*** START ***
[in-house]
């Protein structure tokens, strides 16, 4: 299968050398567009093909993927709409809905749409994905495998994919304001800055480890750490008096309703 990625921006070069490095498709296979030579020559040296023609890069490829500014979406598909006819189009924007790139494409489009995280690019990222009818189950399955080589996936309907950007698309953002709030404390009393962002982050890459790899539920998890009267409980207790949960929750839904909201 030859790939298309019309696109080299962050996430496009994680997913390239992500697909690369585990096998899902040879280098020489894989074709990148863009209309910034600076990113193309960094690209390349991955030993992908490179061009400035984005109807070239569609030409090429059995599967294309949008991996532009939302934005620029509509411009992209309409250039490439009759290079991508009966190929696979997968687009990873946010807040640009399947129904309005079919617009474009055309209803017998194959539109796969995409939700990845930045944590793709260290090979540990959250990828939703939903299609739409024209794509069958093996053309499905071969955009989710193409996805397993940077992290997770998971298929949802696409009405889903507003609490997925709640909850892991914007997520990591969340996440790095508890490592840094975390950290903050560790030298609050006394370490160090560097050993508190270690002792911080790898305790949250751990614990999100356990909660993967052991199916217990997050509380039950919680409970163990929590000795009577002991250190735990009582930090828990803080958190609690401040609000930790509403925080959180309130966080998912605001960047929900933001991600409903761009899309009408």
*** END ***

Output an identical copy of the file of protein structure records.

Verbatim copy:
[in-house]
């Protein structure tokens, strides 16, 4: 299968050398567009093909993927709409809905749409994905495998994919304001800055480890750490008096309703 990625921006070069490095498709296979030579020559040296023609890069490829500014979406598909006819189009924007790139494409489009995280690019990222009818189950399955080589996936309907950007698309953002709030404390009393962002982050890459790899539920998890009267409980207790949960929750839904909201 030859790939298309019309696109080299962050996430496009994680997913390239992500697909690369585990096998899902040879280098020489894989074709990148863009209309910034600076990113193309960094690209390349991955030993992908490179061009400035984005109807070239569609030409090429059995599967294309949008991996532009939302934005620029509509411009992209309409250039490439009759290079991508009966190929696979997968687009990873946010807040640009399947129904309005079919617009474009055309209803017998194959539109796969995409939700990845930045944590793709260290090979540990959250990828939703939903299609739409024209794509069958093996053309499905071969955009989710193409996805397993940077992290997770998971298929949802696409009405889903507003609490997925709640909850892991914007997520990591969340996440790095508890490592840094975390950290903050560790030298609050006394370490160090560097050993508190270690002792911080790898305790949250751990614990999100356990909660993967052991199916217990997050509380039950919680409970163990929590000795009577002991250190735990009582930090828990803080958190609690401040609000930790509403925080959180309130966080998912605001960047929900933001991600409903761009899309009408």